Godzilla is meant to be something like 100 m tall and between 20,000 and 60,000 tons in weight (his size fluctuates in the various films). Of course lots of people who like doing sums and talking about cubes and so on have used the mathematics of scaling to show why - duh - Godzilla couldn't really walk, stand, or even exist. Michael Dexter presents the argument here, and also brings in thoughts on blood pressure, circulation and physiology to show that a living Godzilla would variously fall to pieces, tear itself apart, have its organs turn to jelly, explode due to a build-up of internal heat... you get the picture.
I know of two palaeontologists who have made comments on various of Godzilla's physical properties. Jim Farlow, a palaeobiologist based at Indiana University-Purdue University Fort Wayne, and best known for his work on dinosaur trackways, speculated in 1998 on the foot size of TriStar's GINO. Jim noted that he'd 'probably have to log-transform the measurements to get [the data from the toes] onto the same graphs with my other data without scrunching the other points into an indecipherable blur near the origin'. He also noted that it might prove difficult to cast even a single Godzilla footprint given grant limitations and the cost of plaster of Paris, silicone or latex rubber. Sadly, Prof Farlow never published his thoughts on this subject and all we have is a message posted to the dinosaur mailing list (here).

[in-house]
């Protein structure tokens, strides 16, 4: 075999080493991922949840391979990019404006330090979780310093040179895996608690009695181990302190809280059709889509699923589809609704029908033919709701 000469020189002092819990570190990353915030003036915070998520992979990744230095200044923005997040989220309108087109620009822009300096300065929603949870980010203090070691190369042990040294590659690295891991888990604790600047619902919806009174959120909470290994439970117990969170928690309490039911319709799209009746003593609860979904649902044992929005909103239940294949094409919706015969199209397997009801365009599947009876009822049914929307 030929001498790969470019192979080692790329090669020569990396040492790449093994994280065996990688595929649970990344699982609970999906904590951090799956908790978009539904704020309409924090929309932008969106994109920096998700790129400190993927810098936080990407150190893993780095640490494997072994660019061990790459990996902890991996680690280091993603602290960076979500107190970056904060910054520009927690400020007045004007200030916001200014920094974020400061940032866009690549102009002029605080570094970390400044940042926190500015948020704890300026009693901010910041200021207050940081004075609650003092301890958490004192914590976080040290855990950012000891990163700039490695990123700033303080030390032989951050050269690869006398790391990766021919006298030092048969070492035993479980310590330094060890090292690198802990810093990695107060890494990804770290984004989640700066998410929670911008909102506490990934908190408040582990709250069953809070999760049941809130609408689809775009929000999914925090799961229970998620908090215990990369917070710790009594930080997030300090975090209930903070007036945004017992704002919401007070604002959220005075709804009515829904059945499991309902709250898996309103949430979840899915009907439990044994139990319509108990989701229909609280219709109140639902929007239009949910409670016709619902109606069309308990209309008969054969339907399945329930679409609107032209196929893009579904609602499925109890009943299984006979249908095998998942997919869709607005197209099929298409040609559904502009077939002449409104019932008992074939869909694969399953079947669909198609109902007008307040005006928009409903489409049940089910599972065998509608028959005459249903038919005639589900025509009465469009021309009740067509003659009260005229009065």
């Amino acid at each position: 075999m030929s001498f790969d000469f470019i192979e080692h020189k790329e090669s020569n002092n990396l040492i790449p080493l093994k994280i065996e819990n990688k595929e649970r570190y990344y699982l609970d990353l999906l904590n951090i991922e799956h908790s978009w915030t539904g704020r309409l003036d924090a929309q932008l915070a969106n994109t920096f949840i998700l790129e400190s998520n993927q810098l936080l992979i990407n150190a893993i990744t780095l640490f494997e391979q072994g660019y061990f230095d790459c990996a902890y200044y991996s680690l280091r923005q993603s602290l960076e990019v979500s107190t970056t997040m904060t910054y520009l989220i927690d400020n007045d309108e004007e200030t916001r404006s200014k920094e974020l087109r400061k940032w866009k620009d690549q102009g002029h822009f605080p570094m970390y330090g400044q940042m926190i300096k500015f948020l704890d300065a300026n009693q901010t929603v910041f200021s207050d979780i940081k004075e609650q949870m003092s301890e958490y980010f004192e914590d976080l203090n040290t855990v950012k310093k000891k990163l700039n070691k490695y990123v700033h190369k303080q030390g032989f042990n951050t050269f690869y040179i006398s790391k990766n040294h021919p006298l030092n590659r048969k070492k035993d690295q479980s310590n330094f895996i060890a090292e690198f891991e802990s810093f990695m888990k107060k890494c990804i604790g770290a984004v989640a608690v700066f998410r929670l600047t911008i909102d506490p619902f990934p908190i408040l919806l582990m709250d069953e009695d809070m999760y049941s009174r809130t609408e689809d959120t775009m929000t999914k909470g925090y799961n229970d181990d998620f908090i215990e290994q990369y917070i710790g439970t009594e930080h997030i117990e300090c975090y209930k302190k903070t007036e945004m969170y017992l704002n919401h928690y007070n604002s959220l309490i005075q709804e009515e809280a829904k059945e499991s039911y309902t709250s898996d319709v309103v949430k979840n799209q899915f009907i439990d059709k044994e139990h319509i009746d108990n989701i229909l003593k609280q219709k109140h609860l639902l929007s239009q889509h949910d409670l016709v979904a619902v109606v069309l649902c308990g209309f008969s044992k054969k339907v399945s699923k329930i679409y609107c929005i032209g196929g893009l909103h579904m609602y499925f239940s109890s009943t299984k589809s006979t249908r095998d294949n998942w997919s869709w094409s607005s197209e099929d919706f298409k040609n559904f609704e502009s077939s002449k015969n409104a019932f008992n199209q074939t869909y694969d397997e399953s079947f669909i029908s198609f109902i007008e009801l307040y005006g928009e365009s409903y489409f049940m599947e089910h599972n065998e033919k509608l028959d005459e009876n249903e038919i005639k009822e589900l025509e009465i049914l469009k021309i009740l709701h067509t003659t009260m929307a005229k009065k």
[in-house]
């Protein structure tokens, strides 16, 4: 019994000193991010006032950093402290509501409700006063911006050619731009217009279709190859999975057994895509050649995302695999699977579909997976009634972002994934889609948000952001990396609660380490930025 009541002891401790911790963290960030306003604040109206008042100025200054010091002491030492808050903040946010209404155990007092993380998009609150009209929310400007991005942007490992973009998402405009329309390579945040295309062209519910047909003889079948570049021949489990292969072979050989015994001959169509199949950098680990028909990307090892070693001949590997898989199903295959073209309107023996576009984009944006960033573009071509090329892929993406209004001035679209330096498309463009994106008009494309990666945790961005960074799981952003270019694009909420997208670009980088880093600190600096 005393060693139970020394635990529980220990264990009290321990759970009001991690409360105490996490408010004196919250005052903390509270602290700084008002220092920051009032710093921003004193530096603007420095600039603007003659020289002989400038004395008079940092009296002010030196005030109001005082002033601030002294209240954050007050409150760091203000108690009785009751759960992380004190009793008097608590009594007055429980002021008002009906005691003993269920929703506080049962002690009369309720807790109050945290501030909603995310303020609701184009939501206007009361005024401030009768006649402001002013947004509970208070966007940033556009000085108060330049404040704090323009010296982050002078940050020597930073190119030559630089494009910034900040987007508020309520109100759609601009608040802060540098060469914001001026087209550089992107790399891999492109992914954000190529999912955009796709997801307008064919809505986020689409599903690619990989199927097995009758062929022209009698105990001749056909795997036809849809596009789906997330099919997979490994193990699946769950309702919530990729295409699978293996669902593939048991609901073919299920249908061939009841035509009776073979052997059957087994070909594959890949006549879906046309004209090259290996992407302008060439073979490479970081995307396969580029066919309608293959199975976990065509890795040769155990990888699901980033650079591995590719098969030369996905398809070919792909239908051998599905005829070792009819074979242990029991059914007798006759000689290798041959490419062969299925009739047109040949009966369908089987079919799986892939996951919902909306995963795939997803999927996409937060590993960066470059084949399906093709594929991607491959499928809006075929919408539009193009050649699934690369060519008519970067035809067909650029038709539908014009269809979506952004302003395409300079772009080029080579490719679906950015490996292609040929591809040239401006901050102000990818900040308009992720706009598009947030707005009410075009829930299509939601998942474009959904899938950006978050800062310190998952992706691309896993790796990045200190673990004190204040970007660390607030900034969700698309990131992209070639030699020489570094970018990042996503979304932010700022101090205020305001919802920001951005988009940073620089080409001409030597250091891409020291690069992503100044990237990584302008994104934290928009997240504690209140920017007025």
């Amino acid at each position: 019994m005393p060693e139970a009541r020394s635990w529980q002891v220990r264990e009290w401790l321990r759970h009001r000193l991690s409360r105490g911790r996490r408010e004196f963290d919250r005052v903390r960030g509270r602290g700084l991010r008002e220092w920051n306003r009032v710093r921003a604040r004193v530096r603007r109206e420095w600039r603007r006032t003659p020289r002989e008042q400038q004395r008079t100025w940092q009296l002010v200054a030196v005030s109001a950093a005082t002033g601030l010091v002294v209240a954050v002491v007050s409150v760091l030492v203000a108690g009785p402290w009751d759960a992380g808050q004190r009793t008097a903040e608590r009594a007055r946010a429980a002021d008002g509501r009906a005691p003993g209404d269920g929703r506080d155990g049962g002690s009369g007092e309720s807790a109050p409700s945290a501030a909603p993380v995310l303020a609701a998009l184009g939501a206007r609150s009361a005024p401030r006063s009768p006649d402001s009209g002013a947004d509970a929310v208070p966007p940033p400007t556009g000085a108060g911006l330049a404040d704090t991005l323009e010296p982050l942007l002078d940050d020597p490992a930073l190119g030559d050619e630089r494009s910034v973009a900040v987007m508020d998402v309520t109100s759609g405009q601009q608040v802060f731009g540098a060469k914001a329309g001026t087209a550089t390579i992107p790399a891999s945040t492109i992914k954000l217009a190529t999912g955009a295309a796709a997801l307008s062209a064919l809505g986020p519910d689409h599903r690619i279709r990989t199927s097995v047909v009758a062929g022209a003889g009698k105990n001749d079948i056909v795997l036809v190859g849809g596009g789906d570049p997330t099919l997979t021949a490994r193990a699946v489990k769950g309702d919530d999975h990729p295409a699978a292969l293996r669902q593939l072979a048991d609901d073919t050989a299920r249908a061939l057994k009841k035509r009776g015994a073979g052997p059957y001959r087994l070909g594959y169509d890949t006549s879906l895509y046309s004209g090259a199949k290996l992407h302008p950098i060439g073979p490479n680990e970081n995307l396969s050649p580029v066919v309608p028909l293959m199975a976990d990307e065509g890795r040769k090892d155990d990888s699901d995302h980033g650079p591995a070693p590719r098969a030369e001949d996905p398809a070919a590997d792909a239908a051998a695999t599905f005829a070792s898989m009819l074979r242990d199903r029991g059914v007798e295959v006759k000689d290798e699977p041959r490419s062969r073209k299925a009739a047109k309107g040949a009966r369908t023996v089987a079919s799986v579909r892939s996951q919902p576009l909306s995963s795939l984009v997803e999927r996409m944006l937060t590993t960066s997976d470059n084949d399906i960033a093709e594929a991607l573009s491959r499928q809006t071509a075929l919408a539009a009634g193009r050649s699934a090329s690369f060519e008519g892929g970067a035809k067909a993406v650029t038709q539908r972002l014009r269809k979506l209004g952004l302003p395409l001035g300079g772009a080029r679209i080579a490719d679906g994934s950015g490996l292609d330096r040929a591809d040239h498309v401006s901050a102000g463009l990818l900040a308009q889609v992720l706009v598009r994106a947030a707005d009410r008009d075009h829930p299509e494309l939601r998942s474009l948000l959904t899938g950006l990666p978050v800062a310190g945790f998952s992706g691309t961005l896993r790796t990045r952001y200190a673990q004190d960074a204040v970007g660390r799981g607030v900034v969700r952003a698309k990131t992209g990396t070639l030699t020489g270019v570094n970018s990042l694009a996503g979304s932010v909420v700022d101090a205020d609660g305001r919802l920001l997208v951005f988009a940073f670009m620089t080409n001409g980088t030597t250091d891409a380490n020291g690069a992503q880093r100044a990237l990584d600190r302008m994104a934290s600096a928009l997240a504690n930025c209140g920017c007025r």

Sauropod expert Mike P. Taylor did a bit of science on Godzilla (this time on the original, not on the TriStar creation), but has also - for shame - failed to publish his results. Interested in how much weight can be absorbed by the limb's cartilage pads, and in how big these pads needed to be in sauropods, Mike threw Godzilla into the data set to see what might happen. Godzilla's cartilage disks would not, it seems, hold up under his immense weight, and we can therefore conclude that a terrestrial biped of Godzilla's size and weight is impossible. Mike included this valuable and surprising [joke] data in his 2005 presentation 'Upper limits on the mass of land animals estimated through the articular area of limb-bone cartilage', and to his annoyance it was the one brief comment on Godzilla that earned a mention of this presentation in a write-up of the respective conference (Jones 2005). An abstract of Mike's presentation exists (Taylor 2005), though it doesn't mention Godzilla, and you can see the presentation for yourself on Mike's website.
Oh you bet there's more. Hop to it.